Kentucky Museum receives grant to open ‘Sonic Landscape’ exhibition


Arthur H. Trickett-Wile

WKU’s Kentucky Museum is seen Monday, Feb. 6, 2023 on the WKU campus in Bowling Green, Ky.

Alexandria Anderson, Editor-in-Chief

The Kentucky Museum, in association with the Kentucky Folklife Program, recently received a $75,000 grant for a “Sonic Landscape” exhibition, which will celebrate southcentral Kentucky’s musical heritage.

The groups received the grant from the Bowling Green Area Convention & Visitors Bureau, which will support the creation of the exhibition, set to open in early 2025. It will replace the current Mammoth Cave exhibit at the museum and covers the musical culture of Warren County and surrounding areas.

The exhibition is based on oral history interviews and documentation by the folklife programs in Kentucky and at WKU. With the grant, a physical exhibition will be created, featuring artifacts, photographs, memorabilia and a primary focus on audiovisual stories.

Tiffany Isselhardt, Kentucky Museum exhibits curator and development coordinator, said this exhibit will differ from others in how it is music-centric. 

“We’re really looking into how can you be kind of immersed in the fact that this is a sound environment,” Isselhardt said. “While we’re doing that, we’re also looking at how to create that accessibility initiative so that people who are deaf or hard of hearing can still experience that.”

The exhibit will start with musical culture and heritage in the 1930s and will go up to the early 2000s. Isselhardt said this modern aspect is what makes the exhibit unique, as there has been direct contact with descendants and even those who contributed oral histories.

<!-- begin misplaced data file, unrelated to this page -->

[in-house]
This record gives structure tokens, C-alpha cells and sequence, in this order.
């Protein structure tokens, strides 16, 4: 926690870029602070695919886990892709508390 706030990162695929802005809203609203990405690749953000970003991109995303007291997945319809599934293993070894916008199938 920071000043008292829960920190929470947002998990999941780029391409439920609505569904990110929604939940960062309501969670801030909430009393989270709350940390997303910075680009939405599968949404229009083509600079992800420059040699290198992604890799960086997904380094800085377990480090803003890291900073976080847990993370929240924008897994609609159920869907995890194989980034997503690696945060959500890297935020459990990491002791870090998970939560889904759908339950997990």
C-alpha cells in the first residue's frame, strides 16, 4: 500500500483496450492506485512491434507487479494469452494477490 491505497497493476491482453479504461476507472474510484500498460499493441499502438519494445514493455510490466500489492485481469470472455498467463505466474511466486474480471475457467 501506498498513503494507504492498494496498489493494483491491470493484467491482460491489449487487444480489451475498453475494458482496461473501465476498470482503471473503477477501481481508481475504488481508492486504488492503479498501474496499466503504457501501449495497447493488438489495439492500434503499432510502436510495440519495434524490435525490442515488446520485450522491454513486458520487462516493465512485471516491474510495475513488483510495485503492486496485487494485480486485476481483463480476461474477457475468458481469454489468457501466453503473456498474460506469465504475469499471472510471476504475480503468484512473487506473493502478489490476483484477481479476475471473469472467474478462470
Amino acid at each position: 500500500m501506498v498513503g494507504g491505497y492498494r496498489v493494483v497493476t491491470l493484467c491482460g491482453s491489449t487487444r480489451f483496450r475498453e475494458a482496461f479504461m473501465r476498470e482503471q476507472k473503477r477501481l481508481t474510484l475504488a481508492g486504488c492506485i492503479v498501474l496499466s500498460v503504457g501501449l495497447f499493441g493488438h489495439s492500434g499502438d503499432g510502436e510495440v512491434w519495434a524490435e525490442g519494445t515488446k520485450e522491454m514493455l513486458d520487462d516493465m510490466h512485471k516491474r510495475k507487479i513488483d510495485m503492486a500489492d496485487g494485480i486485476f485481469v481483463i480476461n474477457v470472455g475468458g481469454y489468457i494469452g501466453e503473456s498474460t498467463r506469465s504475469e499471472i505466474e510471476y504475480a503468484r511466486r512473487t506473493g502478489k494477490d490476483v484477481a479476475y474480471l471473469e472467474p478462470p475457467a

“We’re talking about music scenes that over time stretch right up into what historians call living memory,” Isselhardt said. “People today, we recognize these people, we know these people, we went to concerts. They may even be here touring [the exhibit] or at events for the exhibit. So it’s a challenge, but it’s also really fun.”

Since the exhibit will be audio focused, the museum is still collecting physical components and is actively designing the exhibit’s layout. Isselhardt explained that photographs, concert posters and setting recreations, such as a home-recording studio, will be used alongside audio.

“It may be more reproduction than original, but it’s about getting that feeling across of what it was like to live in this time, surrounded by photographs and memorabilia that remind us it was here,” Isselhardt said.

The research for this exhibit has a long history, as it primarily began with an alumna of the WKU folk studies program and grew into a series of oral history interviews and grant funded projects. Research then began to focus on Bowling Green as a travel stop for musicians and “blossomed and bloomed” into various projects involved in the exhibit.

“From that is born other genres and musicians, and Bowling Green becomes this jumping off place,” Isselhardt said. “Students have just done project after project documenting each of these jumping off points and how people go out into the world.”

Editor-in-chief Alexandria Anderson can be reached at [email protected].